Geoge Kittle will look to build on a solid first season, but the biggest question is what to make of Cole Hikutini, Cole Wick, and Ross Dwelley. Hikutini has a year in the system, which would seem to give him a huge leg up on Wick or Dwelley. The latter has the most ground to pick up given his more recent addition to the roster. Expectations might be lower for him with the coaching staff heading into OTAs, but maybe that means a strong showing gives him that much bigger a bump.
Can any of these three do more than just claim that third tight end job?
There are three things to take from this. The first is the starting guard competition. We won’t see fully padded practices, but who is getting the most first string snaps could be useful information. Of course, watch the 49ers have an even rotation throughout.
The second is getting whatever the starting line is a chance to build some chemistry. Again, the opportunities are not the same in OTAs as they are in training camp and preseason games, but it’s valuable time together.
The third is the reserve competition. Reserves need to show versatility, so whomever is best picking up their assignments across positions will be in position to take control heading into training camp. Erik Magnuson and Garry Gilliam are the early front runners, but Mike Person and Darrell Williams are two guys to keep an eye on.
Arik Armstead and Solomon Thomas both dealt with injuries last season that limited their impact. Armstead will play big end in base downs, and likely move inside on passing downs. Thomas will play LEO on base downs, and then move to strong end on passing downs. Last year, the team tried to get Armstead into the LEO role, but that didn’t take. This year marks his first full offseason learning this particular role.
Given that the 49ers did not add any edge rushers for 2018, Cassius Marsh, Jeremiah Attaochu, and Eli Harold will all be worth watching to see how they rotate in the team’s pass defense. There’s not a lot we can take from OTAs with no contact or full pads, but we’ll get some ideas about the depth chart.
Speaking of the depth chart, I am curious to see how the interior rotation works next to DeForest Buckner. Earl Mitchell was settled in as the base guy next to him, but Sheldon Day will get some opportunity, and D.J. Jones or Jullian Taylor could also work their way in.
Brock Coyle, Korey Toomer, and Fred Warner seem to have the most to gain heading into OTAs and minicamp. Elijah Lee and Mark Nzeocha have opportunities as well, but realistically, Coyle, Toomer, and Warner are the three looking to seize the opportunity. If Foster ends up suspended or released when Week 1 arrives, one of these three will join Malcolm Smith and Eli Harold in the starting lineup.
Speaking of Smith, I am curious to see if he ends up working at middle linebacker the next few weeks, or if we see some other kind of rotation. Foster’s status is up in there even if the charges are eventually dismissed. He could avoid a suspension entirely, or the NFL’s investigation could lead to a personal conduct suspension. And he also faces potential discipline his Alabama marijuana case. That means next few weeks of OTAs and minicamp will be helpful in determining the contingency plans the 49ers have in place.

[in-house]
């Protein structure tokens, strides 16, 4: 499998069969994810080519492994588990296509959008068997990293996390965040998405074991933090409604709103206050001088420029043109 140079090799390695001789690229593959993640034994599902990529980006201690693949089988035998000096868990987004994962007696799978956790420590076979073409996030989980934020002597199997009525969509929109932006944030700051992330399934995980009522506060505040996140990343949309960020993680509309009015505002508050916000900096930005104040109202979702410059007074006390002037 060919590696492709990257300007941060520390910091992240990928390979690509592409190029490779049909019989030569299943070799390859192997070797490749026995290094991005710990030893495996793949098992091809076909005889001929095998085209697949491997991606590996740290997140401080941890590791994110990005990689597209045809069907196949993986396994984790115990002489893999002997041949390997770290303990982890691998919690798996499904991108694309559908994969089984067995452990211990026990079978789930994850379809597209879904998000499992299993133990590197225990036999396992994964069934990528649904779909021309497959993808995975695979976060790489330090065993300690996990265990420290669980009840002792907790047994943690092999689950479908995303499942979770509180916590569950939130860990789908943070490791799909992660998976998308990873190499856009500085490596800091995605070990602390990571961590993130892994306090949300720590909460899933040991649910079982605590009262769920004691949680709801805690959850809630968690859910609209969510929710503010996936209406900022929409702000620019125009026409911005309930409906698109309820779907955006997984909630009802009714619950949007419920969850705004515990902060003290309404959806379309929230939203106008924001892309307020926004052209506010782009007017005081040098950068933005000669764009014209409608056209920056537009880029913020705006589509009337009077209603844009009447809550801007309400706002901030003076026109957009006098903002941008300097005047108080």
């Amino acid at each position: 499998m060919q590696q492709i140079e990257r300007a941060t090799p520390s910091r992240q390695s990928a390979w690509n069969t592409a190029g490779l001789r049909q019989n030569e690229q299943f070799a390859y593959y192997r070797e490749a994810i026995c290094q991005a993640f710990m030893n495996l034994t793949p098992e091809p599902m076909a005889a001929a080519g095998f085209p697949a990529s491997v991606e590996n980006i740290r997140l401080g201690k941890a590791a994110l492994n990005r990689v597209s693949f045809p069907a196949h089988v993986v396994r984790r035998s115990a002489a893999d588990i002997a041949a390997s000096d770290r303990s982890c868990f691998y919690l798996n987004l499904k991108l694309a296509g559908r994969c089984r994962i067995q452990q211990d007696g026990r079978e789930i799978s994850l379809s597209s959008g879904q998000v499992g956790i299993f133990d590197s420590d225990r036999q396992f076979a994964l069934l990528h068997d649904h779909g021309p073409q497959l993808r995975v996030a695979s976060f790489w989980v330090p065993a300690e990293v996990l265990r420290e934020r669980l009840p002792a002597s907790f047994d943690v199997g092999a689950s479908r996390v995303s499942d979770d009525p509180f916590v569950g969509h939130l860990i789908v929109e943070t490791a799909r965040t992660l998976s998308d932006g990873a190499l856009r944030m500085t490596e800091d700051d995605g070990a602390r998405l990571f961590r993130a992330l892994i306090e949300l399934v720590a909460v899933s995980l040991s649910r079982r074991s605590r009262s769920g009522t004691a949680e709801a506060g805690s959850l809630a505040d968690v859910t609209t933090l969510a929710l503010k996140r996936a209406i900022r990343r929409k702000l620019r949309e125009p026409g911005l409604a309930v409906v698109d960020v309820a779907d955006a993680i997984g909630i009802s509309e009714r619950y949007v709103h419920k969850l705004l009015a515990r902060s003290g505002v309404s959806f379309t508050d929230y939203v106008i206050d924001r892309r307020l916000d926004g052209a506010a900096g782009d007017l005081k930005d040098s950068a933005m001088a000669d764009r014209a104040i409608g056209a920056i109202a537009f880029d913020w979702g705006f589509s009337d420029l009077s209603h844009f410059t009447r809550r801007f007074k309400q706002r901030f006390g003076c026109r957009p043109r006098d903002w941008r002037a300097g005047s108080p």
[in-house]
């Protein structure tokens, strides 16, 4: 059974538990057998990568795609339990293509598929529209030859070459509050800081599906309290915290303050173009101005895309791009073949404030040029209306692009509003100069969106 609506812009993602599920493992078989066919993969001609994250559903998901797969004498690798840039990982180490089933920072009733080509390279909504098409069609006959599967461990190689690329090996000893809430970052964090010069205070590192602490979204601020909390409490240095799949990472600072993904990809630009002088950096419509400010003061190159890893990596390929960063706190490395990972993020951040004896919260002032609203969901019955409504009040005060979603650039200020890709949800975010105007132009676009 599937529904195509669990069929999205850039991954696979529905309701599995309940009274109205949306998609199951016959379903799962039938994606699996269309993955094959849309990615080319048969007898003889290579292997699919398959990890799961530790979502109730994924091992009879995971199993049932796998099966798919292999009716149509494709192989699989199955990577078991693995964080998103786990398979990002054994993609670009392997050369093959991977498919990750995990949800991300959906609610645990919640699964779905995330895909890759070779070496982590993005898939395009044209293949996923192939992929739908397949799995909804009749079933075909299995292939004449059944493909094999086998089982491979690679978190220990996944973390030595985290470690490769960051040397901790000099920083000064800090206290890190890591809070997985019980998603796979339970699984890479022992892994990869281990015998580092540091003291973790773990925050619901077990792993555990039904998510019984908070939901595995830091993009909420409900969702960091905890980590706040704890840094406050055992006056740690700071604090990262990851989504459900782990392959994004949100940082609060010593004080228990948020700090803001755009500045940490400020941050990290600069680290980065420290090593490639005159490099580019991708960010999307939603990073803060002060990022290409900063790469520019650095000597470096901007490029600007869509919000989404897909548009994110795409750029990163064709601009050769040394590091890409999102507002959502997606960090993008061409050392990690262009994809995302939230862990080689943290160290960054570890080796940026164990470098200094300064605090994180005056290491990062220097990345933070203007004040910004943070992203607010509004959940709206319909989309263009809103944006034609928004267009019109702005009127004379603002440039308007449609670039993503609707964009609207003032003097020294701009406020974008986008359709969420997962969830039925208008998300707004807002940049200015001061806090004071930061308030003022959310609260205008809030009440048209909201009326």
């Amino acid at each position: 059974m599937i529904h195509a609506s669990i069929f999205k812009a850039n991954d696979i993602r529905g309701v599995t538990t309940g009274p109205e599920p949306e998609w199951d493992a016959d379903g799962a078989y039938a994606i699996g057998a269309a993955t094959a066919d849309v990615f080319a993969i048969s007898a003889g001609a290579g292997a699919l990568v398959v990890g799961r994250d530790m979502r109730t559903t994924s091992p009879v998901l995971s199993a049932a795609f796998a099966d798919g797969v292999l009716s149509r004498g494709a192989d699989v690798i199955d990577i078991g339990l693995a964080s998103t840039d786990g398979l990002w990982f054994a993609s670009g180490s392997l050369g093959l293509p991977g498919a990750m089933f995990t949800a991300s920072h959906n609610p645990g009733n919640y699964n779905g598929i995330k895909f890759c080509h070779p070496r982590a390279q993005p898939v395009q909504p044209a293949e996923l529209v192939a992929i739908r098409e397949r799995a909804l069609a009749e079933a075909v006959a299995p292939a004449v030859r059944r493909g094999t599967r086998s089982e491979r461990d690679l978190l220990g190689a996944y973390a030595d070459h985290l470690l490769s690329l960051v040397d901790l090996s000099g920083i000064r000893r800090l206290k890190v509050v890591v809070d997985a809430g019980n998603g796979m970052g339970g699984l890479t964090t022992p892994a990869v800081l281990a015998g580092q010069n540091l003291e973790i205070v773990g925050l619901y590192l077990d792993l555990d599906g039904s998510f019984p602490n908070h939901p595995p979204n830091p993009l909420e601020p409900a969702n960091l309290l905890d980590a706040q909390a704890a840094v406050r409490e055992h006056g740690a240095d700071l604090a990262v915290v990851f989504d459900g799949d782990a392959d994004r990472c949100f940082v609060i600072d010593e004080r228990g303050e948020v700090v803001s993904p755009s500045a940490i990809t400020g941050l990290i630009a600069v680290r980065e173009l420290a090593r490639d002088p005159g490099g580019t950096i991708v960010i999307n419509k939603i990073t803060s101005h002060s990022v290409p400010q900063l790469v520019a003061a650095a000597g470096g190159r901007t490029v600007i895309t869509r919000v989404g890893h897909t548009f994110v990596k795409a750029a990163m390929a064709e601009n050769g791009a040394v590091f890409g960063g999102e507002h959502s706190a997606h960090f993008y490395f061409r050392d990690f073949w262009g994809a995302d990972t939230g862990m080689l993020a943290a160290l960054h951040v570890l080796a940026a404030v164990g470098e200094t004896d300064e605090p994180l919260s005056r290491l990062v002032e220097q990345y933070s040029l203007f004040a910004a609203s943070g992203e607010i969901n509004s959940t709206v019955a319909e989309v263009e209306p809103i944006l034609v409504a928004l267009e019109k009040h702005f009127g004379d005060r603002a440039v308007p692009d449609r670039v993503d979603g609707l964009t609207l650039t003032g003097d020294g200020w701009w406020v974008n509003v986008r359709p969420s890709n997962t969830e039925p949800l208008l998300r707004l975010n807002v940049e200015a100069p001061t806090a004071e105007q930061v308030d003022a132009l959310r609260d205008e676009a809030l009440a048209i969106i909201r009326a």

This is a bit of an odd one to figure out. Richard Sherman is rehabbing his Achilles and is unlikely to take part in on-field work the rest of the offseason workout program. He thinks he’ll be ready to go in June, but the team is not going to rush this before training camp.
That opens the door for a host of opportunities, and the 49ers have added a lot of bodies to the mix. Tarvarius Moore is getting his first work as a cornerback, after spending his college career playing safety. How he takes to the technique changes required in this move will be a big part of OTAs. Tarvarus McFadden slid out of the draft thanks in large part to lack of speed. He was a priority free agent, and the team clearly thinks they can get something out of him.
One of the 49ers most interesting storylines of the offseason is Jimmie Ward’s transition back to cornerback. The team likely will look at him as a utility guy who can play outside cornerback, nickel back, and free safety. However, with Sherman sidelined for OTAs, Ward is expected to get a lot of run opposite Witherspoon in the secondary. How much can he take advantage of that opportunity?
Adrian Colbert and Jaquiski Tartt are the two starters at this point, so there will be the matter of making sure they’re on the same page heading into training camp. But I am most fascinated by Chanceller James. The UDFA seemed to have a decent chance at earning a roster spot, but a torn ACL in mid-August ended his season before it began. I don’t know right now what his physical status is for OTAs, but if he is back on the field, he has a chance to rebuild some momentum heading back into training camp.
Former free safety Jimmie Ward is expected to focus on cornerback in OTAs and minicamp. He could still end up getting safety work, but it sounds like we will not see him at safety for the next month.